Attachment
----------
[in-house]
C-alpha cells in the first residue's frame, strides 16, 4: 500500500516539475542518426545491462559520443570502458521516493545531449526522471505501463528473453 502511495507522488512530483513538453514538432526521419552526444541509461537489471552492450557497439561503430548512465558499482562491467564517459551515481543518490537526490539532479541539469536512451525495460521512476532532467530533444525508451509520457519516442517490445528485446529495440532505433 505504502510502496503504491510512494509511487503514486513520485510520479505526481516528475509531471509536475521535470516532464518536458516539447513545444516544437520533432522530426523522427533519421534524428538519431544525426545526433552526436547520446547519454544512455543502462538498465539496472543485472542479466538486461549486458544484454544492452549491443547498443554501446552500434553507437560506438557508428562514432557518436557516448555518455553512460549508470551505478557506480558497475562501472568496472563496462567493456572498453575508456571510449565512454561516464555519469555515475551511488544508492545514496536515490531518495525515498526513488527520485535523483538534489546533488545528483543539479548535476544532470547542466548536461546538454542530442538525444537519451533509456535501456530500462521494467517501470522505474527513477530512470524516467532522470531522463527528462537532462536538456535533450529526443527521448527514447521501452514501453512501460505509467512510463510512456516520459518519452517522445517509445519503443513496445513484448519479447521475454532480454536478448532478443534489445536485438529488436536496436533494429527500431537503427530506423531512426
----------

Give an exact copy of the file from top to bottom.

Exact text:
[in-house]
C-alpha cells in the first residue's frame, strides 16, 4: 500500500516539475542518426545491462559520443570502458521516493545531449526522471505501463528473453 502511495507522488512530483513538453514538432526521419552526444541509461537489471552492450557497439561503430548512465558499482562491467564517459551515481543518490537526490539532479541539469536512451525495460521512476532532467530533444525508451509520457519516442517490445528485446529495440532505433 505504502510502496503504491510512494509511487503514486513520485510520479505526481516528475509531471509536475521535470516532464518536458516539447513545444516544437520533432522530426523522427533519421534524428538519431544525426545526433552526436547520446547519454544512455543502462538498465539496472543485472542479466538486461549486458544484454544492452549491443547498443554501446552500434553507437560506438557508428562514432557518436557516448555518455553512460549508470551505478557506480558497475562501472568496472563496462567493456572498453575508456571510449565512454561516464555519469555515475551511488544508492545514496536515490531518495525515498526513488527520485535523483538534489546533488545528483543539479548535476544532470547542466548536461546538454542530442538525444537519451533509456535501456530500462521494467517501470522505474527513477530512470524516467532522470531522463527528462537532462536538456535533450529526443527521448527514447521501452514501453512501460505509467512510463510512456516520459518519452517522445517509445519503443513496445513484448519479447521475454532480454536478448532478443534489445536485438529488436536496436533494429527500431537503427530506423531512426